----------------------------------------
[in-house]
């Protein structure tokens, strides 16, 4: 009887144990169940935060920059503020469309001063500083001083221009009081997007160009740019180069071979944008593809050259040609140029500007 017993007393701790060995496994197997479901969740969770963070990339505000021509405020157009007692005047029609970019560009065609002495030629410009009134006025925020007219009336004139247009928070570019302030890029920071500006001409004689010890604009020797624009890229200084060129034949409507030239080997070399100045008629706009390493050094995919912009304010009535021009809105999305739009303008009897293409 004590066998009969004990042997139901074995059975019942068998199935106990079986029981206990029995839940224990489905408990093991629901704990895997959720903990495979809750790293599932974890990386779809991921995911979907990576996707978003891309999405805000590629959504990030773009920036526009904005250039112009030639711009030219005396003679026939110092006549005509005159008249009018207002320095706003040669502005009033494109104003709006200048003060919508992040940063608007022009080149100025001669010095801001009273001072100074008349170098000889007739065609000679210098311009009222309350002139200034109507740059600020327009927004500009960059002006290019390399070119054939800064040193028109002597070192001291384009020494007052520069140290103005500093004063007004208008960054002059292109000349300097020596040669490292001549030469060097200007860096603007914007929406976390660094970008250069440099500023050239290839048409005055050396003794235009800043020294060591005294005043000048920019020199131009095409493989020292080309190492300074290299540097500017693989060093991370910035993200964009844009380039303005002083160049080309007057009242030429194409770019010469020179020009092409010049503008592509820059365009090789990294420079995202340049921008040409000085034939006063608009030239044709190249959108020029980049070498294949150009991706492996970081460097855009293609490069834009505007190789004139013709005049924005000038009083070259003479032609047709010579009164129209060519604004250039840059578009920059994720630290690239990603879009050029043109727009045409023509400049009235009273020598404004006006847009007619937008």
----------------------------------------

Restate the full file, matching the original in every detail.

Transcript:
[in-house]
């Protein structure tokens, strides 16, 4: 009887144990169940935060920059503020469309001063500083001083221009009081997007160009740019180069071979944008593809050259040609140029500007 017993007393701790060995496994197997479901969740969770963070990339505000021509405020157009007692005047029609970019560009065609002495030629410009009134006025925020007219009336004139247009928070570019302030890029920071500006001409004689010890604009020797624009890229200084060129034949409507030239080997070399100045008629706009390493050094995919912009304010009535021009809105999305739009303008009897293409 004590066998009969004990042997139901074995059975019942068998199935106990079986029981206990029995839940224990489905408990093991629901704990895997959720903990495979809750790293599932974890990386779809991921995911979907990576996707978003891309999405805000590629959504990030773009920036526009904005250039112009030639711009030219005396003679026939110092006549005509005159008249009018207002320095706003040669502005009033494109104003709006200048003060919508992040940063608007022009080149100025001669010095801001009273001072100074008349170098000889007739065609000679210098311009009222309350002139200034109507740059600020327009927004500009960059002006290019390399070119054939800064040193028109002597070192001291384009020494007052520069140290103005500093004063007004208008960054002059292109000349300097020596040669490292001549030469060097200007860096603007914007929406976390660094970008250069440099500023050239290839048409005055050396003794235009800043020294060591005294005043000048920019020199131009095409493989020292080309190492300074290299540097500017693989060093991370910035993200964009844009380039303005002083160049080309007057009242030429194409770019010469020179020009092409010049503008592509820059365009090789990294420079995202340049921008040409000085034939006063608009030239044709190249959108020029980049070498294949150009991706492996970081460097855009293609490069834009505007190789004139013709005049924005000038009083070259003479032609047709010579009164129209060519604004250039840059578009920059994720630290690239990603879009050029043109727009045409023509400049009235009273020598404004006006847009007619937008």